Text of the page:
Review – A Very Large Expanse of Sea

“If the decision you’ve made has brought you closer to humanity, then you’ve done the right thing.”

– Tahereh Mafi, A Very Large Expanse of Sea

Tahereh Mafi’s latest novel was my first read of 2019 and I am so happy I chose this as the book to begin my year with. I’ve never read a Tahereh Mafi book (despite owning some of them) and if I am being honest I picked this up from my local bookstore expecting something light and easy to read, the cover and spine caught my attention and that was all I needed to convince me, but it turned out to be so much more than that.

This story is about a 16 year old Muslim girl named Shirin, who is navigating life and high-school a year after the tragedy of 9/11. She has experienced degrading comments, stares and physical violence due to her race ever since that day.

As a character, I found Shirin absolutely refreshing, honest and raw. Her emotions felt unnervingly real and I was overwhelmed with happiness, disappointment, anger and heart break as I followed her experiences in the world. Tahereh Mafi did a fantastic job at portraying a 16 year old girl in her writing, her dialogue was not too mature, which is something I see often in YA novels.

Shirin’s friend and on/off love interest Ocean James felt just as real as Shirin herself. Although I would have loved for his story to be fleshed out a little more, his curiosities and interests in Shirin were believable and I found that I had a lot of empathy for him. His conversations with Shirin were always sincere and he is the kind of thoughtful and caring male character I wished all teenage girls had in their lives.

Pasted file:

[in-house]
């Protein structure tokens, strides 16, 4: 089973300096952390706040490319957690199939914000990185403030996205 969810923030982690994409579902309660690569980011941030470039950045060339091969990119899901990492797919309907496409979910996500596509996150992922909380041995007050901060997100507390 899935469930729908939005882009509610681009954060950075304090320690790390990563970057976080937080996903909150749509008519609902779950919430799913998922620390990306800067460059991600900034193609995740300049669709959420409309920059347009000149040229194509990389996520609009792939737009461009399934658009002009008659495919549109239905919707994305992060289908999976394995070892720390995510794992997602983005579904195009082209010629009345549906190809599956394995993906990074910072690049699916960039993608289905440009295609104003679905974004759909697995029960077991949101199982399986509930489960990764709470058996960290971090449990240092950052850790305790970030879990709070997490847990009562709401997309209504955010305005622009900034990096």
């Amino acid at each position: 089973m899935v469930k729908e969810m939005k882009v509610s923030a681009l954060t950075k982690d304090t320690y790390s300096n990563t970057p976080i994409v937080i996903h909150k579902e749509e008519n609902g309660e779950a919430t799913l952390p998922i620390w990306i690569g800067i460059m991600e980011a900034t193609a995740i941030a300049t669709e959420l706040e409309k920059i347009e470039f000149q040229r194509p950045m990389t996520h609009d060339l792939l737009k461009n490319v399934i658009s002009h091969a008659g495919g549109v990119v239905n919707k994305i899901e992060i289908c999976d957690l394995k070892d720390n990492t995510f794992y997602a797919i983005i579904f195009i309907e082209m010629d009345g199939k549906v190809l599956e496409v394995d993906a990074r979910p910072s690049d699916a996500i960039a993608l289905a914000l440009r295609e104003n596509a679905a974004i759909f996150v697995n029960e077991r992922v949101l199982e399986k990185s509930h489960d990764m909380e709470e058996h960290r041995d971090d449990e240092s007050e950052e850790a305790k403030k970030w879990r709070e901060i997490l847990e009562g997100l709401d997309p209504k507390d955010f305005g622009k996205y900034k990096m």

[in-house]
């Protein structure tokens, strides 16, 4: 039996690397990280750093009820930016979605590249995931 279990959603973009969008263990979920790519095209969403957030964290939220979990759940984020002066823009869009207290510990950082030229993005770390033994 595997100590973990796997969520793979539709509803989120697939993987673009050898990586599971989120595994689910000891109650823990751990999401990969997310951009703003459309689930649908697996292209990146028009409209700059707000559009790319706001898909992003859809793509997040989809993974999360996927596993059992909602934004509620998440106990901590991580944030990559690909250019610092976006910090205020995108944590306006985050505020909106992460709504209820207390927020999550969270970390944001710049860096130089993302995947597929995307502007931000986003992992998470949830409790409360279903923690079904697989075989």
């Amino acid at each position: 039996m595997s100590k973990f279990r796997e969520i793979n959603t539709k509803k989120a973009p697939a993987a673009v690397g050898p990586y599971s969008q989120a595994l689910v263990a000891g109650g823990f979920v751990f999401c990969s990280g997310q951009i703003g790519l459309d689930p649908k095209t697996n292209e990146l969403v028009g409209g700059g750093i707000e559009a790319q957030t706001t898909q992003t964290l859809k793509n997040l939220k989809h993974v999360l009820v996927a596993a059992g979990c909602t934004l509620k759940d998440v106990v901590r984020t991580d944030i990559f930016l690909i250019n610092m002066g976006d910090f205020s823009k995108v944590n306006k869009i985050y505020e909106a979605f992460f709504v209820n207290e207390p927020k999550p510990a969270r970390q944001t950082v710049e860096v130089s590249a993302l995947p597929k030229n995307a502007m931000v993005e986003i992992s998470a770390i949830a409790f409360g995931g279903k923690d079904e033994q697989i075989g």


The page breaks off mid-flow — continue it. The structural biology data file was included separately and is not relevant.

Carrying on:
“Ocean had given me hope. He’d made me believe in people again. His sincerity had rubbed me raw, had peeled back the stubborn layers of anger I’d lived in for so long. Ocean made me want to give the world a second chance.”

– Tahereh Mafi, A Very Large Expanse of Sea

This book is about Shirin’s coming of age story, she has spent the better part of her life being told by strangers that she doesn’t belong, and she has put up these walls to stop herself from getting hurt. Early on she found solace is her music and breakdancing. Knowing that High School wouldn’t last forever was all that was keeping her from giving up on the whole system.

I think this is an important book for adults and teenagers alike to read, it showcases how cruel people can be, and in an environment that is built for nurturing and guiding young people into becoming functioning members of society. This is a work of fiction, but it is clearly influenced by the experiences that Tahereh had as a teenager, and as an adult I think it’s important to be reminded that our youth aren’t weak or soft, and that their experiences can be just as dark as anything we experience as adults.

My rating for A Very Large Expanse Of Sea has changed a little over the last few weeks since I finished reading it. At first I rated it 4 stars, a little disappointed with how the story was finished. But since then I have changed my rating to a 4.5, as I have come to the realisation that the ending didn’t need to be more than it was, it wasn’t a happily ever after. But it was an amazing and hard lesson learned.


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